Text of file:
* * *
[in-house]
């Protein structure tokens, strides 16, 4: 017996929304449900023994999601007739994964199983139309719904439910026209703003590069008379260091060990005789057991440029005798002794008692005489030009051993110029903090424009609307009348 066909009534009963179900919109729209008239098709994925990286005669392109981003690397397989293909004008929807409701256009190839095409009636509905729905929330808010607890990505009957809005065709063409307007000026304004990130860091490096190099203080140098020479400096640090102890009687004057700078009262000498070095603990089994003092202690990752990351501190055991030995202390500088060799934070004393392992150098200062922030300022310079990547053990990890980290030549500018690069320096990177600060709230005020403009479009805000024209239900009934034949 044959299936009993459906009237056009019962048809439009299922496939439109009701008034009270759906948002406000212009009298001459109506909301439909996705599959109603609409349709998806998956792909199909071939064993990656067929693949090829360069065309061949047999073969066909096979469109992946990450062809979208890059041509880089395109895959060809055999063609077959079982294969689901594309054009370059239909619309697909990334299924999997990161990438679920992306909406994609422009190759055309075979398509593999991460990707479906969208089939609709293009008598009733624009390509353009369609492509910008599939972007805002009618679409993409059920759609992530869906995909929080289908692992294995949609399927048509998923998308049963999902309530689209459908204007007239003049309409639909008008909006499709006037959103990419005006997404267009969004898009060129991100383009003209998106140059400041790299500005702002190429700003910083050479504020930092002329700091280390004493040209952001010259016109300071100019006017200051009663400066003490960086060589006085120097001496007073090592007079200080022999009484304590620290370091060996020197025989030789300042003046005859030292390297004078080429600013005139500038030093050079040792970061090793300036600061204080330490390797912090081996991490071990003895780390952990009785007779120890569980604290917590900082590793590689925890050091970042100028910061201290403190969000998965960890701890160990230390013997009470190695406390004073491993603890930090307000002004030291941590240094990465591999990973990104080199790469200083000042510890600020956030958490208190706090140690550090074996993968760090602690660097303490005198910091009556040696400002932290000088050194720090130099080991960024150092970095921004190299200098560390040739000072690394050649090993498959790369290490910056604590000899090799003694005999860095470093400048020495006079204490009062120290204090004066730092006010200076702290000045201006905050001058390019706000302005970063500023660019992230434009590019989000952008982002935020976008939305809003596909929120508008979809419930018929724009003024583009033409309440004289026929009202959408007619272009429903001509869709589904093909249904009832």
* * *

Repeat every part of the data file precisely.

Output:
[in-house]
């Protein structure tokens, strides 16, 4: 017996929304449900023994999601007739994964199983139309719904439910026209703003590069008379260091060990005789057991440029005798002794008692005489030009051993110029903090424009609307009348 066909009534009963179900919109729209008239098709994925990286005669392109981003690397397989293909004008929807409701256009190839095409009636509905729905929330808010607890990505009957809005065709063409307007000026304004990130860091490096190099203080140098020479400096640090102890009687004057700078009262000498070095603990089994003092202690990752990351501190055991030995202390500088060799934070004393392992150098200062922030300022310079990547053990990890980290030549500018690069320096990177600060709230005020403009479009805000024209239900009934034949 044959299936009993459906009237056009019962048809439009299922496939439109009701008034009270759906948002406000212009009298001459109506909301439909996705599959109603609409349709998806998956792909199909071939064993990656067929693949090829360069065309061949047999073969066909096979469109992946990450062809979208890059041509880089395109895959060809055999063609077959079982294969689901594309054009370059239909619309697909990334299924999997990161990438679920992306909406994609422009190759055309075979398509593999991460990707479906969208089939609709293009008598009733624009390509353009369609492509910008599939972007805002009618679409993409059920759609992530869906995909929080289908692992294995949609399927048509998923998308049963999902309530689209459908204007007239003049309409639909008008909006499709006037959103990419005006997404267009969004898009060129991100383009003209998106140059400041790299500005702002190429700003910083050479504020930092002329700091280390004493040209952001010259016109300071100019006017200051009663400066003490960086060589006085120097001496007073090592007079200080022999009484304590620290370091060996020197025989030789300042003046005859030292390297004078080429600013005139500038030093050079040792970061090793300036600061204080330490390797912090081996991490071990003895780390952990009785007779120890569980604290917590900082590793590689925890050091970042100028910061201290403190969000998965960890701890160990230390013997009470190695406390004073491993603890930090307000002004030291941590240094990465591999990973990104080199790469200083000042510890600020956030958490208190706090140690550090074996993968760090602690660097303490005198910091009556040696400002932290000088050194720090130099080991960024150092970095921004190299200098560390040739000072690394050649090993498959790369290490910056604590000899090799003694005999860095470093400048020495006079204490009062120290204090004066730092006010200076702290000045201006905050001058390019706000302005970063500023660019992230434009590019989000952008982002935020976008939305809003596909929120508008979809419930018929724009003024583009033409309440004289026929009202959408007619272009429903001509869709589904093909249904009832």